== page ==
Bronze casting at the Experimental Archaeology Conference

Part of the conference (https://storify.com/artefactual_KW/experimental-archaeology-conference-9) which I attended last week was a couple of hours at the UCD experimental archaeology site, which is a small grassed area beside the campus. Whilst there we watched some bronze casting done using bronze age methods, carried out by Umha Aois: (https://www.facebook.com/umha.aois).

That meant they used bag bellows like this:

And old fashioned crucibles like this, which are handled by means of a wood stick stuck into the handy socket at the back:

which is being used in a furnace in which the air came in from the top through a right angled tuyere.

Sinking the fireplace into the ground has some advantages, such as fairly good insulation and it can be made and prepared quite quickly. On the other hand I do wonder about the limits of the size of melt that can be made, since the crucibles had to be small enough to be easily handled by sticks.

Anyway, here’s the two videos:

It was a nice little axe that they made. The man who broke it out the mould was much more gentle than I would be, I prefer to smash the mould material off it in a couple of goes, rather than gently break it by tapping. Note too that the tongs used don’t quite fit the crucible, which can cause some difficulty in working, but they managed well enough.

Observe too the colours of the charcoal before they remove the crucible from the fire, and the colour of the liquid metal. They had no thermometers, only their eyes and skin, and so experience tells you when the melt is ready.

So, a nice part of an interesting couple of days. I reccomend the conference to anyone, it should be on again next year, although I think the location is still to be decided. Meanwhile I am jealous of UCD for having their own area for experimental archaeology.

Real and possible misperceptions about medieval copper alloy castings

In the rainy season I thought I’d correct a few of the odd ideas that people have about medieval casting, but the annoying thing is I can’t really find many examples of people being wrong. This is in part because the internet is not all powerful and all containing, and searching it isn’t as easy as it used to be. Some of the errors will have been promulgated off internet, in magazines or books that I have never read. Other errors have no exact source, but are what people assume based on partical knowledge.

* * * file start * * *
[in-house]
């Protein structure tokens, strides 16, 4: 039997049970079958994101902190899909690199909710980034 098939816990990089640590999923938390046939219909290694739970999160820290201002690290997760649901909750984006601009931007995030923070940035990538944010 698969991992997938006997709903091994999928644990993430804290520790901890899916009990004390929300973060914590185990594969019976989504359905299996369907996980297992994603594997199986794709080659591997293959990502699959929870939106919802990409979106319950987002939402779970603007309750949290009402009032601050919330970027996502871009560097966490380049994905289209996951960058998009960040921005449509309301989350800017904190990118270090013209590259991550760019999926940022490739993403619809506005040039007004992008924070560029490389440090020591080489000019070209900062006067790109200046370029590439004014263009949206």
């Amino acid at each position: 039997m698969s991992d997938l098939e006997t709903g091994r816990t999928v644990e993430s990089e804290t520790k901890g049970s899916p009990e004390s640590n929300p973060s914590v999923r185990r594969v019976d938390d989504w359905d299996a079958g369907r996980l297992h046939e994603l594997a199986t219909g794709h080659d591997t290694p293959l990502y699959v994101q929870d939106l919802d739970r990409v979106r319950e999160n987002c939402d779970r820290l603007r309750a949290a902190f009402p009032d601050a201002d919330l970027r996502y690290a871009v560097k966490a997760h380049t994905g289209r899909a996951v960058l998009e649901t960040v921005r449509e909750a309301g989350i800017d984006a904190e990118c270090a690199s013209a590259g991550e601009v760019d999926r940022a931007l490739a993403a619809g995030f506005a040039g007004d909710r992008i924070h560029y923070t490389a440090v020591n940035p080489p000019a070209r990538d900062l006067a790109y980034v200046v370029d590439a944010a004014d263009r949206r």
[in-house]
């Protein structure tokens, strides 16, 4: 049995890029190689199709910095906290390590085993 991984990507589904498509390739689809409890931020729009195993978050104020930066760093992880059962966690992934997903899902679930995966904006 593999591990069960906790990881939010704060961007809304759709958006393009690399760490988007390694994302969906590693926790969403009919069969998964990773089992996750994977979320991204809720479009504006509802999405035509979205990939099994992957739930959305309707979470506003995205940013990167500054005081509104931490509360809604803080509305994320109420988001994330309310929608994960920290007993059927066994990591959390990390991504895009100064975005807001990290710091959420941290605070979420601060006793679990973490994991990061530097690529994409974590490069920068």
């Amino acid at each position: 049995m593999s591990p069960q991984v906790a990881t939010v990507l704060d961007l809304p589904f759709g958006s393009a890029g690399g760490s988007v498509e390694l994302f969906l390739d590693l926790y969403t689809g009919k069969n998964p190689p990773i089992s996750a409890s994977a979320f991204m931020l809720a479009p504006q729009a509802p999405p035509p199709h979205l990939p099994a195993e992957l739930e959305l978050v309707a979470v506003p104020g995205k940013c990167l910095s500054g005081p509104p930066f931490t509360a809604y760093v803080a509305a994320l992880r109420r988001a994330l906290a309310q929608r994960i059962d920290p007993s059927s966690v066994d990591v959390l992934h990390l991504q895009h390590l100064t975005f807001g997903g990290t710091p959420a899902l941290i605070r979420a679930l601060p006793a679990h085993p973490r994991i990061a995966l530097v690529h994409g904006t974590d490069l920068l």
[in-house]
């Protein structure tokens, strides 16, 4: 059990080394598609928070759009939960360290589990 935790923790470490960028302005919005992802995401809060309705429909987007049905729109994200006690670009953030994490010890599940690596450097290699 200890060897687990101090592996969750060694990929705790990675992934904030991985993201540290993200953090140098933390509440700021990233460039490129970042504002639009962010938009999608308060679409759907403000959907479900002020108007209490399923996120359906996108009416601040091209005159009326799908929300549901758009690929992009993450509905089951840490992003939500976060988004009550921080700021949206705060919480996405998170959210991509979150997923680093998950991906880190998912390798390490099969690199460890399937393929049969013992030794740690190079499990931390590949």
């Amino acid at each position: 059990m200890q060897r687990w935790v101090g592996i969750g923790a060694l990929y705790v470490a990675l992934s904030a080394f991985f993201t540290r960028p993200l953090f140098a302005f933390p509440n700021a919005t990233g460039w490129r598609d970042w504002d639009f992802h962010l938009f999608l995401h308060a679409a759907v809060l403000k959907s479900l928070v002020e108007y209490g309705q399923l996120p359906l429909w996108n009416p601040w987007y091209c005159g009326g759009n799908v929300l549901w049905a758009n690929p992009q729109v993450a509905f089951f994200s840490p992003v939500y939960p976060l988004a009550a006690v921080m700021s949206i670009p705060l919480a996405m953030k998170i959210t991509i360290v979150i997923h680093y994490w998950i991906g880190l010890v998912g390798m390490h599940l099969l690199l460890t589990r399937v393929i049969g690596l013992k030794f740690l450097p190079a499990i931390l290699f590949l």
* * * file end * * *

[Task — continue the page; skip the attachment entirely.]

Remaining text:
The most common error is certainly the idea that they used sand casting, especially for cauldrons and smaller items. Apart from the lack of dumps of metal contaminated sand at excavated foundry sites, we’ve got lots of physical evidence of what they did use to cast bells and cauldrons. Yes, clay and organic muck. It survives well in the ground. For instance, at Exeter archaeologists dug up over half a tonne of clay based mould fragments from the manufacture of cauldrons, as can be seen by the shape of the pieces.

Elsewhere in the country many fragments of bell mould have been dug up, whether in London, York or elsewhere. These correlate with areas and times when the documentary evidence shows that there were bell foundries at work, and in the texts they refer to earthen moulds, i.e. not sand, but mixes of clay and other sedimentary materials.

(I just found this report on a Lincolnshire excavation that examined bell casting debris http://services.english-heritage.org.uk/ResearchReportsPdfs/104-2002.pdf)

We also have the remains of a clay based buckle mould found in London, showing that they were using it for small items as well. Since we also have stone moulds which could be used for buckles and the like, the question is, where would sand moulds come into it? Continue reading